echoes of the baroque
is among the new wave of period performance ensembles, and, as this
lively pre-Christmas concert showed, it is charting a very distinctive
the playing of early music have been shifting and evolving over the
past few decades. Things in general have moved on from those earnest,
knit-your-own-lentils days when attempts at "authenticity"
in early music often equated to furrow-browed joylessness. With the
acquisition of greater mastery in the playing of historical instruments,
musicians have gone on to bring a bit of drive and spirit to the music,
though often still with the ultimate goal of coming as close as possible
to what the music might have sounded like at the time it was written.
a quartet of violin, harpsichord, cello and recorders, has gone a stage
further. It has a basis in research, and has doubtless pored over the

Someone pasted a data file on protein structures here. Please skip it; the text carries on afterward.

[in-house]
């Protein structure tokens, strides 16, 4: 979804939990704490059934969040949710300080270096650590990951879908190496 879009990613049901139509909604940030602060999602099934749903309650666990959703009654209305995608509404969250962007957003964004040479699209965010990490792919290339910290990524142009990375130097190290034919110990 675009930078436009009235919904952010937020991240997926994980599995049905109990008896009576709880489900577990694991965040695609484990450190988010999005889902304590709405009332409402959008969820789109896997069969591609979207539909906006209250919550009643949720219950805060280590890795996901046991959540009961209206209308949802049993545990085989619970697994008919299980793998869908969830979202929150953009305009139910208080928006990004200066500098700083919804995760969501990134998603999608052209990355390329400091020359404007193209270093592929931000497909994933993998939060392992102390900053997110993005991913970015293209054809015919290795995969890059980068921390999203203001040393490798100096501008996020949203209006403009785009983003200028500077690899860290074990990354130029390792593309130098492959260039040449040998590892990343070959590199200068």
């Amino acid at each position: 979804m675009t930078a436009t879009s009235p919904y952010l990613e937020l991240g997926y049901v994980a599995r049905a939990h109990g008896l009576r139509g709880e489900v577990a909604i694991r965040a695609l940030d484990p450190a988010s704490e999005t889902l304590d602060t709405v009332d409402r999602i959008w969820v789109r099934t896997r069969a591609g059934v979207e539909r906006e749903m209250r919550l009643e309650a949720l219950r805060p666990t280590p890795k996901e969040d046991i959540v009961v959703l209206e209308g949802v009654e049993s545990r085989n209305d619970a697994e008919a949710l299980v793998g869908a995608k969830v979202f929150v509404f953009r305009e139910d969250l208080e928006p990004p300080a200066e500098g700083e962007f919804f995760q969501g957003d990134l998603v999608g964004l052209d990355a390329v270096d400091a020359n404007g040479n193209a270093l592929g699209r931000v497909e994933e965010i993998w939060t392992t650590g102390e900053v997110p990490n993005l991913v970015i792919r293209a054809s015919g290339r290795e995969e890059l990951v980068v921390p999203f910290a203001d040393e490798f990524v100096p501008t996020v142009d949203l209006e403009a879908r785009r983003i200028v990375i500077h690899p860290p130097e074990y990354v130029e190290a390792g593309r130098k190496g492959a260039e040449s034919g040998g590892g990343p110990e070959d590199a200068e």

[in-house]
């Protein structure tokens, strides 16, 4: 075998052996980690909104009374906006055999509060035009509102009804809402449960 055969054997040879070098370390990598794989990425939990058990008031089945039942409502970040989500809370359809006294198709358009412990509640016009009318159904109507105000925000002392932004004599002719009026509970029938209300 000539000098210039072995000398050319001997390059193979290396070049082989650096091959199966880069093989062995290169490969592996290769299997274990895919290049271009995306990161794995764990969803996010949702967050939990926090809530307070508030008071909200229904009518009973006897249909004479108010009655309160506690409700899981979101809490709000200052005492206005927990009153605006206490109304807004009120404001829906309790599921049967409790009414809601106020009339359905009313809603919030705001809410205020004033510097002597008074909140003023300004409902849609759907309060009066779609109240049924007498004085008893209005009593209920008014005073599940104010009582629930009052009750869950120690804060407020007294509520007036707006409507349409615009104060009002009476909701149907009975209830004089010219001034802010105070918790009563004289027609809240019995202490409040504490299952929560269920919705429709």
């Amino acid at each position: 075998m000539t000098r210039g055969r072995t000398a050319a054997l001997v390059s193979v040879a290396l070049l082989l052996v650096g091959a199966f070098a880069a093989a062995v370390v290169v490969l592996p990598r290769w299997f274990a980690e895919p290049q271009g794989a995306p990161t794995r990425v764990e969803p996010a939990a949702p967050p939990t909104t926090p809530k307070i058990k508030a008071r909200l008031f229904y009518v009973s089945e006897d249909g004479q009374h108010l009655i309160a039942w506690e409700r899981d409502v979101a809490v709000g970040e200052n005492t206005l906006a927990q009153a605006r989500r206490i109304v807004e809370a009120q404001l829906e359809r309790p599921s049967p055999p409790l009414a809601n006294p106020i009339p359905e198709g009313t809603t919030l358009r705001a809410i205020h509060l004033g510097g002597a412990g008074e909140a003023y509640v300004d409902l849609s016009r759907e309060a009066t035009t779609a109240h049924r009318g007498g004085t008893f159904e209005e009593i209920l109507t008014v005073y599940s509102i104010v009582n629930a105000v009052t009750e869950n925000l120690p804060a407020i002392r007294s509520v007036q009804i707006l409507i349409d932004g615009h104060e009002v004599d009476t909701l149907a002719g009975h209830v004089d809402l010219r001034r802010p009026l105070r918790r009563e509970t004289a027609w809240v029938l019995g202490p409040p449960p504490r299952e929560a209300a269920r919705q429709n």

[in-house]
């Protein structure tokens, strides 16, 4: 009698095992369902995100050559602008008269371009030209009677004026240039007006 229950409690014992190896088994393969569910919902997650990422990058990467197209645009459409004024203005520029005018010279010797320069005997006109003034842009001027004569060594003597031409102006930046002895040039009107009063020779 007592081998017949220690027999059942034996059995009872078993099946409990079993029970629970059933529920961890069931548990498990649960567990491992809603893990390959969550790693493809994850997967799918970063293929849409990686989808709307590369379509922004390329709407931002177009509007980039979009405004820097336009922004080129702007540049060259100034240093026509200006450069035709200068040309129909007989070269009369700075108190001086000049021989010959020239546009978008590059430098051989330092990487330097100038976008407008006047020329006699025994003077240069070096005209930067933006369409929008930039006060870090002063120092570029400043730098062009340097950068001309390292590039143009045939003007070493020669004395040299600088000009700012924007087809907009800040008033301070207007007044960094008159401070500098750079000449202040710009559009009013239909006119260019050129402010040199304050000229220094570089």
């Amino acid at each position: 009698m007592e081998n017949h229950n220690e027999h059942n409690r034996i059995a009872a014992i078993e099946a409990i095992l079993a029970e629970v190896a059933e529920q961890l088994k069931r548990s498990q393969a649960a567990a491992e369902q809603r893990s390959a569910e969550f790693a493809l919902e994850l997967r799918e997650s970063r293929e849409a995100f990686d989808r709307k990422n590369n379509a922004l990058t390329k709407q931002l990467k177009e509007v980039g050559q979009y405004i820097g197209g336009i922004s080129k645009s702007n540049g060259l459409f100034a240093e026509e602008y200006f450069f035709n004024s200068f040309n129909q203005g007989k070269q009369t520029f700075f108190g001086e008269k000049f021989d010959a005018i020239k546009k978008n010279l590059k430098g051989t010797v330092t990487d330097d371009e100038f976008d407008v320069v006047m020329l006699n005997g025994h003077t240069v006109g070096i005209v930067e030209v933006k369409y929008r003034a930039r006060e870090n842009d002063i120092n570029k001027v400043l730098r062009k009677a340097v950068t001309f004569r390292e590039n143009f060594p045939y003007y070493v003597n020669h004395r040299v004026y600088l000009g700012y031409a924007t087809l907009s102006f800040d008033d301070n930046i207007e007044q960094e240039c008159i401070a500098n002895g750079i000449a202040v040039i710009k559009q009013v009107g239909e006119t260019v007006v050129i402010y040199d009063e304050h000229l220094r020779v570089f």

historically important treatises, but it does not seek to replicate
baroque practices to the letter.
What it does
do, though, is to use knowledge of how the music might have been played
and then interpret it in a highly individual way. And why not? We do
not, after all, expect every pianist to play Beethoven or Chopin as
if the only criterion were to make it sound like a 19th-century performance.
Red Priest has done is to demonstrate that the music of Vivaldi and
other baroque composers is also open to interpretation and, at times,
artistic reinvention, and can gain from an injection of personality.
given to this programme, "The Red Priest and the Virgin",
was saucily suggestive of a lurid tabloid headline, but Temple Church
had no need to fear for its dignity. "Red Priest" was Vivaldi's
nickname - deriving not from any proto-communist leanings but from his
flame-coloured hair - and, in this context, the Virgin was of course
Our Lady, though the reference to her in the title was a touch gratuitous,
since she hardly figured in the music at all.
was framed by two Vivaldi concertos, and also contained Corelli's Christmas
Concerto, William Byrd's harpsichord piece The Bells and short works
by Maurizio Cazzati, Diego Ortiz and Jacob van Eyck.
probably run a mile from what Red Priest does to this music, but virtuosity,
verve and creative spontaneity are fused together in a way that makes
the impact positively volcanic.